Best of
lMovie Review
"Last Orders"
By Mira Harber

   Last Orders are what Jack (Michael Caine) has left to his drinking buddies - he wants his pals to have a pint on him and his ashes thrown to the winds at Margate, a British seaside resort.  His drinking buddies and widowed wife Amy (Helen Mirren), are a who's-who of British acting - Tom Courtenay is Vic the undertaker, Bob Hoskins is the gambling man Ray, and David Hemmings is Lenny, a former boxer, now pudgy green-grocer. This is a stellar cast, but no one actor is the 'star' - in fact, Last Orders recently won the British equivalent of an Oscar for best ensemble acting. This is what great acting is all about - rich, textured, and even with this powerhouse team, subtle. This isn't the kind of movie that hits you on the head, rather, it kind of sneaks up on you, and you find yourself thinking about it a week later. Fred Schepisi wrote and directed Last Orders based on the novel by Graham Swift.
    The voyage to Margate starts as Jack's drinking buddies and his son Vince, now a car dealer (Ray Winstone) meet at their favorite pub, 'have one for Jack' and begin their voyage to Margate. Through a series of flashbacks we see how they met, became lifelong pals and learn of some secrets that started a lifetime ago.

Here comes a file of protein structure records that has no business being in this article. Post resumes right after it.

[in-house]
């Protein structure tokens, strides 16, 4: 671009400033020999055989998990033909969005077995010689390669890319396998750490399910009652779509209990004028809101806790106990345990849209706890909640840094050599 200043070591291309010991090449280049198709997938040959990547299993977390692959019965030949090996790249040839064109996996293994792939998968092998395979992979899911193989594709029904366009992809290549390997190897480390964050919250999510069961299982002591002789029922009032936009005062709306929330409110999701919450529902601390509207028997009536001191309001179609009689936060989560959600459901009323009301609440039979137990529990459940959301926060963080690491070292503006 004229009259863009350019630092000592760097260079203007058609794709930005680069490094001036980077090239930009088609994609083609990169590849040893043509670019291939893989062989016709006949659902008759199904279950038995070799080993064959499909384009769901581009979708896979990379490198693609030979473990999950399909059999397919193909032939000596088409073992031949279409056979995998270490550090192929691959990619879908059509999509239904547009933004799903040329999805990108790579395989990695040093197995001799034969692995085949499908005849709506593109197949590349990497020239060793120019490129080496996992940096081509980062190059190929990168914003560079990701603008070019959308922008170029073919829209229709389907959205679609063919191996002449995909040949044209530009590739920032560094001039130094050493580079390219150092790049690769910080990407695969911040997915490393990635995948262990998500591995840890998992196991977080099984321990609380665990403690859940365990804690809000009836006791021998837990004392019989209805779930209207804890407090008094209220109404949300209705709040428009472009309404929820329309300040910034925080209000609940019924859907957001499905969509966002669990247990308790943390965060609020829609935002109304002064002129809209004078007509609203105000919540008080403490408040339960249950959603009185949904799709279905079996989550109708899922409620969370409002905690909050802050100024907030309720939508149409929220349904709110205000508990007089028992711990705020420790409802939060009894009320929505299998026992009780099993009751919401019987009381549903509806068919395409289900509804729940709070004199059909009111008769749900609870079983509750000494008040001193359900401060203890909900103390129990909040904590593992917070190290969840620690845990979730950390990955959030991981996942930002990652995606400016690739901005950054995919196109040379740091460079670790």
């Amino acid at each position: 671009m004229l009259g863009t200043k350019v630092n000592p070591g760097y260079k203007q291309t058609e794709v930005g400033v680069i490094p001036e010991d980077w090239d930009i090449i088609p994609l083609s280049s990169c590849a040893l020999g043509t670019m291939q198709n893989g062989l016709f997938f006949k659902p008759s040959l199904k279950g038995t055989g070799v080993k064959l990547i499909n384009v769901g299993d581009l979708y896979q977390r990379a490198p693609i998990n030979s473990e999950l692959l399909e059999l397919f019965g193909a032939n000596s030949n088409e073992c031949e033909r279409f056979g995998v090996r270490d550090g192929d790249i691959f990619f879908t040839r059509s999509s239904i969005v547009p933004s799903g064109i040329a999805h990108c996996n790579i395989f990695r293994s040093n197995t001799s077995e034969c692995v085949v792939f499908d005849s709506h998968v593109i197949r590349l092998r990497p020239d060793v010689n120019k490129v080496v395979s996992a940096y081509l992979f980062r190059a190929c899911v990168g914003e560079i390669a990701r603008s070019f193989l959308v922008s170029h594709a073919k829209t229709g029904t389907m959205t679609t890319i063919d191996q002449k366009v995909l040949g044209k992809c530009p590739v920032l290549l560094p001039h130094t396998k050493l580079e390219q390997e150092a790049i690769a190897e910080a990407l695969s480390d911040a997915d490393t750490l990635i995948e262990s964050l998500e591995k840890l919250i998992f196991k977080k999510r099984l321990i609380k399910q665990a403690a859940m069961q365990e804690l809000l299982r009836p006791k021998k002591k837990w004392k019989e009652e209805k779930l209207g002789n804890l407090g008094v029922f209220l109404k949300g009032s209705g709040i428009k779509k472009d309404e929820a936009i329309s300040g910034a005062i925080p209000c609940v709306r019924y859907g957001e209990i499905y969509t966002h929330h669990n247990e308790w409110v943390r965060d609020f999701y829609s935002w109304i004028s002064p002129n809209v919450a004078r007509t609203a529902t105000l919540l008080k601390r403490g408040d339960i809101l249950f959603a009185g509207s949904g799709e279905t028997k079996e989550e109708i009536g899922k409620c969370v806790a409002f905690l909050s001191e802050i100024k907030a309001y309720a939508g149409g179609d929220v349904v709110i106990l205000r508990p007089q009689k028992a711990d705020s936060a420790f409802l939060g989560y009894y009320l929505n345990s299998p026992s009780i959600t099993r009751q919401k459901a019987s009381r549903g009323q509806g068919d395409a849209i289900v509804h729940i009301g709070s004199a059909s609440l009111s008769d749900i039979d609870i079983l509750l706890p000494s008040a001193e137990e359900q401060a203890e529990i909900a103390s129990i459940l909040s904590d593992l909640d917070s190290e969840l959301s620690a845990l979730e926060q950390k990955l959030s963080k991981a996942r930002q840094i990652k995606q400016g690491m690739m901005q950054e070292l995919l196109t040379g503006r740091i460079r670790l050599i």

Jack and Ray met in the trenches during the war, and we see more than a trace of the man in the boys they once were. We discover why there is such an antipathy between Lenny and Vince. 
    Jack's wife Amy doesn't join them, and we discover that Margate is where Jack and Amy met and fell in love 50 years earlier. They had a daughter, June, who Amy has visited weekly for all these many, many years. She is so severely retarded that she has never once given any indication that she knows who Amy, her mother, is. Jack prefers not to think of her at all. How can two people be married for so long, share such a burden, be so different in how they respond to tragedy, and yet stay in-love, and married for all these many years?
    Some viewers may have a moments challenge with the Cockney accent of the actors, but don't let that worry you, after a few moments, you won't even notice it - and the Cockney accent is an integral part of these wonderful characters.
    This could have been a maudlin and predictable film given the subject matter, but the actors take the film far beyond the average movie-going experience. If you want a movie that 'sticks to your ribs' Last Orders is for you.


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